I am curating stories for a blog project called, “Found Wanting.” (If you’d like to submit a guest post, learn more here.)
During Jesus’ earthly ministry, it was not uncommon for him to approach the sick and sin-sick with this question: “What do you want?” In John 5, he speaks with a man lying next to the healing waters of Bethesda, a man who has been an invalid for 38 years.
“When Jesus saw him lying there and knew that he had already been there a long time, he said to him, ‘Do you want to be healed?’”
The man seizes an excuse. “I have no one to put me into the pool when the water is stirred up.”
Was it too much for this man to hope for healing?
What is too great a risk to invite the responsibility for walking again?
There can be fear in desire: fear that we will want what God will always refuse to give; fear that we will not want whatever God, in his sovereignty, chooses to give.
Ultimately, we are profoundly afraid of ceding into the hands of God our trust.
I’m grateful for those willing to share their stories of desire here. I’m neither applauding nor condemning their stories: rather, I am amplifying their desires – and reminding each of us that to be human is to want. In my book, Teach Us to Want, I claim that:
“Desire takes shape in the particularities of our lives. We cannot excerpt desire from the anthology of our stories. Our desires say something about us – who we have been, who we are and who we are becoming. They tell a part of the story that God is telling through us, even the beautiful and complicated story of being human and becoming holy.”
To catch up on the series, read these featured stories:
Amy Chaney, “I didn’t want to be a coach’s wife.”
Beth Bruno, “I’ve wanted beauty.”
Wendy Stringer, “I didn’t want to move to suburbia.”
Steve Burks, “I’ve wanted to produce entertainment.”
Faydra Stratton, “I didn’t want a child with Fragile X.”
Brook Seekins, “I never wanted to be a missionary in Africa.”
Sarah Van Beveren, “I have always wanted to be strong.”
Holly Pennington, “I didn’t want to find out what I wanted.”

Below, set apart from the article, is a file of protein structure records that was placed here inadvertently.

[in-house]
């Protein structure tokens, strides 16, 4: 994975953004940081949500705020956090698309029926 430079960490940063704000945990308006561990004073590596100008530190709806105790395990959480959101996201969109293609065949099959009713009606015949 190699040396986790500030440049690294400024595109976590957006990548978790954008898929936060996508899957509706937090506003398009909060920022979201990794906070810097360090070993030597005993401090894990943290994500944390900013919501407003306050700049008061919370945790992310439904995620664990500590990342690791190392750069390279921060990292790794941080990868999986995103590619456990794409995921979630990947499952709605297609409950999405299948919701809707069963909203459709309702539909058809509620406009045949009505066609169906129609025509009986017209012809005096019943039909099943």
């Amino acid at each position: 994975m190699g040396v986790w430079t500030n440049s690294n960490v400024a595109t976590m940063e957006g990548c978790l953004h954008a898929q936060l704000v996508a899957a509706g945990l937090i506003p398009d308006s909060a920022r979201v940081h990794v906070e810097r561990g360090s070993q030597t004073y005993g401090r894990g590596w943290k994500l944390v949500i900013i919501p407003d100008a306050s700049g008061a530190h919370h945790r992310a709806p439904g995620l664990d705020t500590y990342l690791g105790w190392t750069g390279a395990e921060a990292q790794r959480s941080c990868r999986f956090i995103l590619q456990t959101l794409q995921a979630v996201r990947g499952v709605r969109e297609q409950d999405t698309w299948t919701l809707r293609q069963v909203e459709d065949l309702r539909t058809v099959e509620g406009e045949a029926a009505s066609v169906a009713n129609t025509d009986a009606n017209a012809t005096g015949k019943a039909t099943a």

Larry Shallenberger, “I wanted to know what I wanted.”
Hannah Anderson, “I didn’t want – because I couldn’t afford to.”
Megan Hill, “I want your blessing.”
Bronwyn Lea, “I wanted a boyfriend, college scholarships, permission to sleep over at the popular kid’s house.”
Jennifer Tatum, “I’ve wanted to be a woman of faith, but . . .”
Today, Sarah Torna Roberts writes her story on the blog.
* * * * *
Once upon a time, I dated a boy. He had that all-American, boy-next-door look, a wide smile and kind eyes. He had two parents and one sister, who I adored. They were the kind of family who had thousands of inside jokes, who barbecued all summer long. From the first time I walked through their door at 15-years-old, I was welcomed with warmth and loving teasing.
We dated on and off through all the hormone driven theatrics of high school, falling apart and back together, but I faithfully believed we were in it forever, through all the pitfalls of long distance, through the slow changes that happen in those hard and flashing years.
One night through tears over a crackly landline, he confessed that my life, my broken family, my daddy issues, it was all too much. He couldn’t see a way through it, not with his glasses of wholeness, of one home and two parents and Sunday barbecues.
He took it back almost as soon as he said it, said he didn’t mean it.
It cemented though. I couldn’t stop it from reframing my expectations from then on. I had once hoped that my messy childhood would be the low point in my story, that beauty would rise from its ashes. Instead, I discovered it might hold my wholeness hostage indefinitely.
I grew wary. Our relationship broke.
When I fell in love again, it was with another nice, cute boy. He had parents who were still happily married and one sister, who I adored. They were the kind of family who watched the same movies together every Christmas, who had dozens of inside jokes, and more than a decade of memories at a cabin in Northern California. They welcomed me in and I wanted to believe them, him.
But I kept waiting for the bottom to fall out, surely his history wouldn’t be able to handle mine.
He was whole, a man built on the firm foundation of parental security and the same house since he was 3 years old. I’d moved 12 times. How would he deal with my broken places?
He called them beautiful. He said all I’d experienced, all I understood about a harder side of life, it added to not subtracted from who I was, from what I had to teach a man like him.
He wanted me to rock his boat.
And then he looked at my family, the one I thought would hold me back, and he told me he loved them. My mom was funny, my sister was sweet and he’d never had brothers. My dad was a blast. They weren’t a liability, but a blessing to him, to me.
“But, we’re so broken,” I reminded him.
“Everyone’s broken,” he shrugged off my reminder.
All of us, in all our different places and experiences.
I didn’t want to be broken.
None of us do.
But, of course… “that’s how the light gets in.”
* * * * *
Sarah Torna Roberts is a writer who lives in California with her husband and four sons. She blogs at www.sarahtornaroberts.com where she digs around her in her memories, records her present, and is constantly holding her faith up to the light. She snacks at 2 AM with great regularity, is highly suspicious of anyone who doesn’t love baseball (Go Giants!), and would happily live in a tent by the sea.